November 21, 2021

How Your Personal Finances Affect Mental Health

By Psych Times Staff

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There’s one thing that is shared amongst nearly everyone, regardless of socioeconomic status: We all have to deal with money – income, taxes, loans, bills, food expenses, living expenses, etc. – and most of us struggle at some point in our lives with at least one of these things. Debt cause stress on a personal and financial level and can affect an individual’s mental health either directly or indirectly.

Who Is Impacted by Debt?

When we think about how debt affects someone’s mental health we might automatically assume it’s only those deeply mired in the red with no clear path to escape their current situation. You don’t have to be rich to be stressed out about debt.

This doesn’t mean that those struggling with debt and living paycheck to paycheck aren’t dealing with mental health issues. Instead, it means that even those who have good job opportunities and a reliable savings account can also experience depression, anxiety, and other problems due to their finances.

It is not the amount of money you earn that affects your happiness but how satisfied you feel about what you make.

If you’re in so much debt that collectors are harassing you and you see no way out, it’s important to seek help from debt charities such as Step Change in the UK.

Ways Finances Affect Mental Health

There’s no denying that invoices for student loans or medical bills can be difficult to deal with day-to-day. However, whether or not these debts impact someone’s mental health is entirely subjective.

Three factors can contribute to someone’s general happiness with regards to finances:

  • The money you have (your financial situation)
  • How satisfied you feel about what you do with your money (how it makes you feel)
  • Whether or not the things that make you happy cost money (your lifestyle)
  • Your financial needs are met (healthcare, rent, food, etc.)

When all four of these factors are on point, most people don’t struggle with financial stress. But if any one of these is out of whack, there could be a serious problem.

For example, let’s say a person has a job they love and plenty of free time for hobbies – but they’re deep in debt because they can’t bear to part with their expensive clothes and their shopping addiction. This person might feel pretty good about their money and lifestyle – until they receive another phone call from their credit card company.

Ways to Cope with Debt and Improve Mental Health

TALK TO SOMEONE: All of these problems can be difficult to address by yourself. Reach out for support from your loved ones, or find a therapist that you trust.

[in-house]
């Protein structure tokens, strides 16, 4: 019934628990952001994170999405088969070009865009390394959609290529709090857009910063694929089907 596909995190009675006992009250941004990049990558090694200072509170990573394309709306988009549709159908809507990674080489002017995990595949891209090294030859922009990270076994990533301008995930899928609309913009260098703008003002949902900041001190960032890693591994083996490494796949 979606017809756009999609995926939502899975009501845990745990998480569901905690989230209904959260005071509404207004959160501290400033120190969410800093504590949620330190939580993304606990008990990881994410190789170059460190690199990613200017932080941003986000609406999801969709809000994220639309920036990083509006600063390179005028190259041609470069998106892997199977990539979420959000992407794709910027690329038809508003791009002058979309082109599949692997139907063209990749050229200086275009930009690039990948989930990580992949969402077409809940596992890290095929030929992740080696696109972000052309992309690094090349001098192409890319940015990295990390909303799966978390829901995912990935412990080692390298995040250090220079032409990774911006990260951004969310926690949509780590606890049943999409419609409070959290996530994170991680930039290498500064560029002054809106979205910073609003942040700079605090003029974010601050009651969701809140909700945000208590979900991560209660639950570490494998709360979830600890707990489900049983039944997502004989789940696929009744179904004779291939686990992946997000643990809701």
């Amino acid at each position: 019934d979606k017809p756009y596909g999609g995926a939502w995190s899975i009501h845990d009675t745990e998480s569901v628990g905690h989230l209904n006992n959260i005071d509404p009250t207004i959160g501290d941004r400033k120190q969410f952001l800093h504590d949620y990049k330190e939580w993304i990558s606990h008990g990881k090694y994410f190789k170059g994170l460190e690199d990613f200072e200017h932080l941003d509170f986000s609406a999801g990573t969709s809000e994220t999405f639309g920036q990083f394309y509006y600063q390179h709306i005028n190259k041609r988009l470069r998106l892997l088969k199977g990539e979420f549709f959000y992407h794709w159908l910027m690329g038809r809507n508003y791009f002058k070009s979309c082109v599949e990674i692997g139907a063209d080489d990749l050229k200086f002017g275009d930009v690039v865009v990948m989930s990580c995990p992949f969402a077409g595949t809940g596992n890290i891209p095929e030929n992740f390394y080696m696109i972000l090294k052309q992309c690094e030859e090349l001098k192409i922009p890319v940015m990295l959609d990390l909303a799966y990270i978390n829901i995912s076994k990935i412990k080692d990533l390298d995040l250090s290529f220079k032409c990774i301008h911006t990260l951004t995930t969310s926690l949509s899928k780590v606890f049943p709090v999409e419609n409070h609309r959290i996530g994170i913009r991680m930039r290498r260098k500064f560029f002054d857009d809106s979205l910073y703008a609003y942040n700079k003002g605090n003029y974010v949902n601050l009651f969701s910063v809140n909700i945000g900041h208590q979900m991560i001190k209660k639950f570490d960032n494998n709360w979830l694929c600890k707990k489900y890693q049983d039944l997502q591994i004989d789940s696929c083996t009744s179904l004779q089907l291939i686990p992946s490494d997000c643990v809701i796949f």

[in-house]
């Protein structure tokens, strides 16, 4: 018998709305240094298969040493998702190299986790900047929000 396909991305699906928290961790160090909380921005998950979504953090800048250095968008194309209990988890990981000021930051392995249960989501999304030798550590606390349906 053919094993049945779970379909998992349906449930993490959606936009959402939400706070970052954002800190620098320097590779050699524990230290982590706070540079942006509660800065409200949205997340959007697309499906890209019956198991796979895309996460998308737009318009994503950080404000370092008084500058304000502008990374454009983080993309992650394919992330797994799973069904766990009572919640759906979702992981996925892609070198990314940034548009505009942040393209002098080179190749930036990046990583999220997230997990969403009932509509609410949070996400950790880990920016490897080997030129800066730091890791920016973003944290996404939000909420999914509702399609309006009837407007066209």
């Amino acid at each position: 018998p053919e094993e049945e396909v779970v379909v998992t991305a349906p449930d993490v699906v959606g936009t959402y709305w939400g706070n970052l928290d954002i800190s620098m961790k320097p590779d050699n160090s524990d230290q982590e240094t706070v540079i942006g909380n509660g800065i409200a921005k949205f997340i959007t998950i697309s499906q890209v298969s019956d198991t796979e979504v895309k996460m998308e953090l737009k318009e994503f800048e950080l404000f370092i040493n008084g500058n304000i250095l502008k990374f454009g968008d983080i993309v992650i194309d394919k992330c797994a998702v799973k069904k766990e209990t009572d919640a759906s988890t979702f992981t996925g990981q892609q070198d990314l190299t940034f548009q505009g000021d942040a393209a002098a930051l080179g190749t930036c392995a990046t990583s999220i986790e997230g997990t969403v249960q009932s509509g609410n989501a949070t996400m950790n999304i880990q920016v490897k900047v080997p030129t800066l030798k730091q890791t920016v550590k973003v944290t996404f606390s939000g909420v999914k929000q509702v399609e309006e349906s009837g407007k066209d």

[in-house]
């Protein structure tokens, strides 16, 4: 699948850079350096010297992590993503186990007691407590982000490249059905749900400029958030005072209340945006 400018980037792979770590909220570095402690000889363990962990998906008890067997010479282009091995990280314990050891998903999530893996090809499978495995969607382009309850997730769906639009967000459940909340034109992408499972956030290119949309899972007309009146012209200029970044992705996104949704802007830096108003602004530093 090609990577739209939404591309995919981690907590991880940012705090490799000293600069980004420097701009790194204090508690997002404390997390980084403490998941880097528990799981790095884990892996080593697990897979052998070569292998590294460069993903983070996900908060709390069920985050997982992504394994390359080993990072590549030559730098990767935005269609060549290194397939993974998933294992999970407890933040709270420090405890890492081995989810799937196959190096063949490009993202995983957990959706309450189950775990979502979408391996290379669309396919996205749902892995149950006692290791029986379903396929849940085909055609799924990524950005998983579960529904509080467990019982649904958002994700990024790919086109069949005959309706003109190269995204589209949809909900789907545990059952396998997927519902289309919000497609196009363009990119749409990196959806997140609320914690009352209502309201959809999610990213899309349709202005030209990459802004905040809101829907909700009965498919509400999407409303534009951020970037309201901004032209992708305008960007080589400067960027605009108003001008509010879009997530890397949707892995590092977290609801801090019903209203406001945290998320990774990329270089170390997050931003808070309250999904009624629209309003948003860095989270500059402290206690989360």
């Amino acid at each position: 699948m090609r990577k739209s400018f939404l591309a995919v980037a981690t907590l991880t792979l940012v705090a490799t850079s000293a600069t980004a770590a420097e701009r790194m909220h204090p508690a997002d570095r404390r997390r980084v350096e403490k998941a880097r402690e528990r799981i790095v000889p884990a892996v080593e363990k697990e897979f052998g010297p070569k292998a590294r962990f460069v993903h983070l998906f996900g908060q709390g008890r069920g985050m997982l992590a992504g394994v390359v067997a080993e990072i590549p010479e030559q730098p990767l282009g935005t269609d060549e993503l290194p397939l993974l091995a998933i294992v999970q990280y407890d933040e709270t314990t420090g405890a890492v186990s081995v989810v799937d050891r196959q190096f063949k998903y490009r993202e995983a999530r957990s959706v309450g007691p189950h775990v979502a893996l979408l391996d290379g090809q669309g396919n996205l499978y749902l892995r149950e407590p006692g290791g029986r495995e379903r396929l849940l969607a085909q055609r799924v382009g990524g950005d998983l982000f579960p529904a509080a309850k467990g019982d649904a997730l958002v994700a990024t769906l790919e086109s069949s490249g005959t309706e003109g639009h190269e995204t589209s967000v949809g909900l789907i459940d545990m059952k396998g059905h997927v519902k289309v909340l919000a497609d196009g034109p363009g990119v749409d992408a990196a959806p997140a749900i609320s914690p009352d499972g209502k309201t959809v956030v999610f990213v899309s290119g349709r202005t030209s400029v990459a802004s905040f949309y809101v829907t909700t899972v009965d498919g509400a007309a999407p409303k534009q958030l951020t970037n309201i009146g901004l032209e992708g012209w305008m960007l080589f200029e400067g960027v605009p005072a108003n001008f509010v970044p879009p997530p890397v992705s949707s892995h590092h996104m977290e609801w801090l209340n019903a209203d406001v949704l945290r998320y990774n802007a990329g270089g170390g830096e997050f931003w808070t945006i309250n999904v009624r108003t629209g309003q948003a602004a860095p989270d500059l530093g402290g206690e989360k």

SEE A DOCTOR: You don’t have to suffer in silence just because you’re embarrassed. If the depression doesn’t seem to pass after dealing with your finances, try seeing a physician. They could recommend additional treatment options if the problem continues to persist.

SPEAK WITH A CREDIT COUNSELOR: Many people don’t realize some professionals can help them reduce how much interest they pay on their debts. A credit counselor can help work out an arrangement so that you aren’t expected to pay what you can’t afford.

ASK ABOUT WRITING OFF YOUR DEBT: If you’ve already made trying to pay back what you owe and it didn’t work, you might be able to get help from the IRS.

SEEK OUT MENTAL HEALTH COUNSELING: Mental illness doesn’t have to hold you back. A therapist can help coach you through difficult money situations so that they no longer threaten your emotional well-being.

MAKE AN ACTION PLAN: Start with small goals when you feel overwhelmed by how much money is on your mind. Figure out how much extra money you need before the next paycheck comes in, or set a date when all of your debts will be gone.

WORK ON YOUR CREDIT SCORE: If there are issues with how lenders see you because of your credit score, try to fix them before applying for new loans.

If you take care of yourself mentally and work toward meeting your goals, there is a high chance you will overcome the financial obstacles in your way.

Expert Insight

According to now loan, the UK’s leading lending broker, these are four steps to take if you’re overwhelmed by debt:

STOP OVER-SPENDING: Stop adding new purchases on credit cards or loans by telling yourself, “it’ll be fine.”

CHANGE YOUR ENVIRONMENT: Ditch the credit cards and start paying with cash or debit only. For example, use cash or a debit card when paying for groceries rather than using a credit card.

CREATE A NEW OUTCOME: Go through every debt in your name and prioritize which ones need to be paid off first. Then set monthly milestones based on how much extra money you have each month, intending to eliminate debts within three years at most.

KEEP GOING: Once you start living with this new outcome in mind, continue with the process by finding ways to free up additional income that can go towards repaying debts faster (selling unnecessary items, spending less money on groceries, etc.). It takes time and patience, but the result is well worth it.

Conclusion

If you’re in debt, then there are ways to improve your mental health through coping strategies while improving your finances at the same time. Remember not to give up just because things are complicated. Even though it might take years for your debts to be repaid, improvements will eventually show in your monthly bank statements.


Psych Times Staff

At Psych Times, we strive to help increase the awareness of mental health, to reduce the stigma of mental illness, and to provide our readers with high-quality content to help them cope with the stresses of everyday life.

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